PORT ORCHARD — Frightened students, frozen with fear and trapped in a school library with an active shooter heading their way, did what they had been taught to do in a time of crisis: crouch as best they could under tables to hide from the searching eyes of the armed invader.
For these high schoolers at Columbine High School in Colorado nearly 20 years ago, their reaction was in vain. Barely on the cusp of bright new lives, they unwittingly put themselves in position to be cruelly executed, one-by-one, by two emotionally unstable classmates armed with weapons — heartless, cold-blooded killers.
That’s a disturbing remembrance, for sure, but it was cold reality for hundreds of American students and school staff — too many to really comprehend — who themselves were confronted by this terrifying situation in the days, months and years following Columbine, widely considered this nation’s introduction to school violence at the hands of armed active killers.
The school shooting that ripped at the souls of Americans in the rawest form was the atrocity at Sandy Hook Elementary in Newtown, Connecticut in 2012 when 20 first-graders and six adults were gunned down by a young man pulling the trigger on an assault rifle. Since that horror took place, as of February, 239 additional school shootings have rocked the nation. The number has risen since that time. The human toll exacted from the violence up to that month: 438 people shot, 138 of them killed.
This year, the nation is on pace to beat last year’s statistics for active shootings, which was the worst in the history of the U.S.
Faced by those grim statistics, schools around the nation have begun to take steps to become better prepared should the unthinkable happen on their campus. Lockdown plans are being refined, reactive measures that take minutes, not hours, to fully implement, are being practiced by school staff members and students. And old notions — like hiding under desks and staying in place in an unsecured classroom or lunchroom — are being reexamined and replaced by tactics that can save more lives.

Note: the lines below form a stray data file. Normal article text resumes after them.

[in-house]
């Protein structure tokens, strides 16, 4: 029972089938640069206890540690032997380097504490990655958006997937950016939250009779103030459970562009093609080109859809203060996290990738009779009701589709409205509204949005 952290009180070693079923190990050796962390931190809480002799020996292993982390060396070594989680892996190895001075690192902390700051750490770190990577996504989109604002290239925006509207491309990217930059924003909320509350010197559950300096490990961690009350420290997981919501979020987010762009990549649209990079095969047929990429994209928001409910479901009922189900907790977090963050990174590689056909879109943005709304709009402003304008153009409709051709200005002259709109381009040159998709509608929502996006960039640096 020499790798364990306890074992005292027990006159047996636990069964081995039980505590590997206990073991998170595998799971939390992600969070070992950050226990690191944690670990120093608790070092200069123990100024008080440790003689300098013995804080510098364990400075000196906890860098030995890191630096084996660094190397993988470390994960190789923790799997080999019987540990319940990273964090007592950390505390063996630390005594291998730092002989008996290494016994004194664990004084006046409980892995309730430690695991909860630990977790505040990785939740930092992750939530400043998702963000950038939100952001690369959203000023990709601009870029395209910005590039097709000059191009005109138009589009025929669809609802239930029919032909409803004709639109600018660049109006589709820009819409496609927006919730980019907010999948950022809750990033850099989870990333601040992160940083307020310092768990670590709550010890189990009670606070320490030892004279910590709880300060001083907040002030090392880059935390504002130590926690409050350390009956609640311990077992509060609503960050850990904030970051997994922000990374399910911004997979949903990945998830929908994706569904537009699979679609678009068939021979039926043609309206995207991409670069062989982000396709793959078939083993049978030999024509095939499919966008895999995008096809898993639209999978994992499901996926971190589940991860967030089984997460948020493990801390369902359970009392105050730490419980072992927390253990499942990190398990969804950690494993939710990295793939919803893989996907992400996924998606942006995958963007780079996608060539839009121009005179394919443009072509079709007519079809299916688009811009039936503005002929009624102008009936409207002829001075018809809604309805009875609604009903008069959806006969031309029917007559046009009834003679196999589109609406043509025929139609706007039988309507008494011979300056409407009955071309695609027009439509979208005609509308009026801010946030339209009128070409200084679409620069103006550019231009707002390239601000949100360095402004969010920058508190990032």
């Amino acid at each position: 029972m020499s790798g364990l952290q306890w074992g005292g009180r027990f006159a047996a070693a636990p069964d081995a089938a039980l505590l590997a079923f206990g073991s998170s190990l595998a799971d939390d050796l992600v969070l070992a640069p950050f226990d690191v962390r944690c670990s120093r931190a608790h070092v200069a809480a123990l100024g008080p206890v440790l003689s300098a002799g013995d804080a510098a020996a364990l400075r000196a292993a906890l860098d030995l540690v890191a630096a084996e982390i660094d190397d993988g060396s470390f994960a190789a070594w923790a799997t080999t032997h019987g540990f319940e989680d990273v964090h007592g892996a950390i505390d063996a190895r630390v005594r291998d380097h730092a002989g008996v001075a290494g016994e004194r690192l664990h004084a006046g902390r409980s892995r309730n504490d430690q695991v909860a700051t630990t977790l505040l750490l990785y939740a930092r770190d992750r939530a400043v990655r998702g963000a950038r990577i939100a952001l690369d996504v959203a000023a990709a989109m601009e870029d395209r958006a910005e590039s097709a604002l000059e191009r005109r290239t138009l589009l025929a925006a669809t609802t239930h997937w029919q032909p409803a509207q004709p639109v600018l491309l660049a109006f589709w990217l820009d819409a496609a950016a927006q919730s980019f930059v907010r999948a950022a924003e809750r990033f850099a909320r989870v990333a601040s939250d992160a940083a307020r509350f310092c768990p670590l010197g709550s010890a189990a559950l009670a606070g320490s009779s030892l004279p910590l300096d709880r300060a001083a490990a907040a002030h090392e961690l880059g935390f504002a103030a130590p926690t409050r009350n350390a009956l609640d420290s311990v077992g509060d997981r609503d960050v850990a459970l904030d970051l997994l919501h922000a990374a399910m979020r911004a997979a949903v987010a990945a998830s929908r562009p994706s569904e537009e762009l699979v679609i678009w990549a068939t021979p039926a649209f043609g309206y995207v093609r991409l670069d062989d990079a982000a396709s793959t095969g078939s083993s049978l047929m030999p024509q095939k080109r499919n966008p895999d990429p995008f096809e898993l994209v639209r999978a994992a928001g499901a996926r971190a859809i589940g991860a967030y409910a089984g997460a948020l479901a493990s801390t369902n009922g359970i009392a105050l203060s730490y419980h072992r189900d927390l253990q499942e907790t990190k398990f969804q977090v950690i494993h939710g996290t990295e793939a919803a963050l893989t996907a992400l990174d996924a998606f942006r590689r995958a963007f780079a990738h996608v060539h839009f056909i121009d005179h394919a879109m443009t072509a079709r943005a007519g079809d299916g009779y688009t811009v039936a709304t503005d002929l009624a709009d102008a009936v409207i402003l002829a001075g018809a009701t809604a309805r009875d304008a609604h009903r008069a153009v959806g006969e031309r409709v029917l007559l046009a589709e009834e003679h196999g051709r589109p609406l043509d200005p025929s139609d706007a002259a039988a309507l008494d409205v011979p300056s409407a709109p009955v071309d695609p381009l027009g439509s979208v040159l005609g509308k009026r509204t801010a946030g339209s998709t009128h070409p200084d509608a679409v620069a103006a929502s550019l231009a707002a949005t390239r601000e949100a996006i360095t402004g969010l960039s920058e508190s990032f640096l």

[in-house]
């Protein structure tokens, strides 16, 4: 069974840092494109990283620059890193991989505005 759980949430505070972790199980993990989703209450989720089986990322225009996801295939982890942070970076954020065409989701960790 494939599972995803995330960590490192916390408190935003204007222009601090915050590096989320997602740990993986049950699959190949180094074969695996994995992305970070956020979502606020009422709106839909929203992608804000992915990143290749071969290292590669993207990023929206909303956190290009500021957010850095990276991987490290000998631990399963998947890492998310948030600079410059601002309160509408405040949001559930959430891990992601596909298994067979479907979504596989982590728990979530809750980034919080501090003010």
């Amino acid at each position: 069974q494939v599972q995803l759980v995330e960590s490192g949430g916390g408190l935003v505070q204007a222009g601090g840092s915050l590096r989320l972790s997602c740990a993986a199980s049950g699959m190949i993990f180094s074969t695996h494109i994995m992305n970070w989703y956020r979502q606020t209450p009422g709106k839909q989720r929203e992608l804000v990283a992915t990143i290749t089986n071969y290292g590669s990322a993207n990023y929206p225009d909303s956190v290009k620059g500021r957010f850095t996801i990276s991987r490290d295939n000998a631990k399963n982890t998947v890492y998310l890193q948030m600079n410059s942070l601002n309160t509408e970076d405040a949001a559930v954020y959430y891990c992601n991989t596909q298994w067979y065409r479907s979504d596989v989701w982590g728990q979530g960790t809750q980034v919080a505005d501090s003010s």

One key element that crisis-response planning experts say has been overlooked is just how precious seconds and minutes are for potential victims to quickly react to a rapidly unfolding situation in which an armed shooter equipped with rounds of ammo has entered their space. The experts say there’s not a second to spare when making a life-saving decision.
Plans to save lives at SKH
Troubled by a sharp increase in threats communicated to South Kitsap High school, much of it through social media, South Kitsap School District administrators decided earlier this year to enlist the services of a retired deputy sheriff with the Pierce County Sheriff’s Office — Jesus Villahermosa, Jr. — who is a 33-year force veteran with 30 years of experience on the department’s SWAT team as the point man on its entry team.
Villahermosa has been giving presentations to school district staff and administrators since the beginning of the year. His instruction begins by first defining what an “active lethal threat” actually is, and how those in danger should quickly respond so they have an optimal chance to survive by leaving the scene of danger.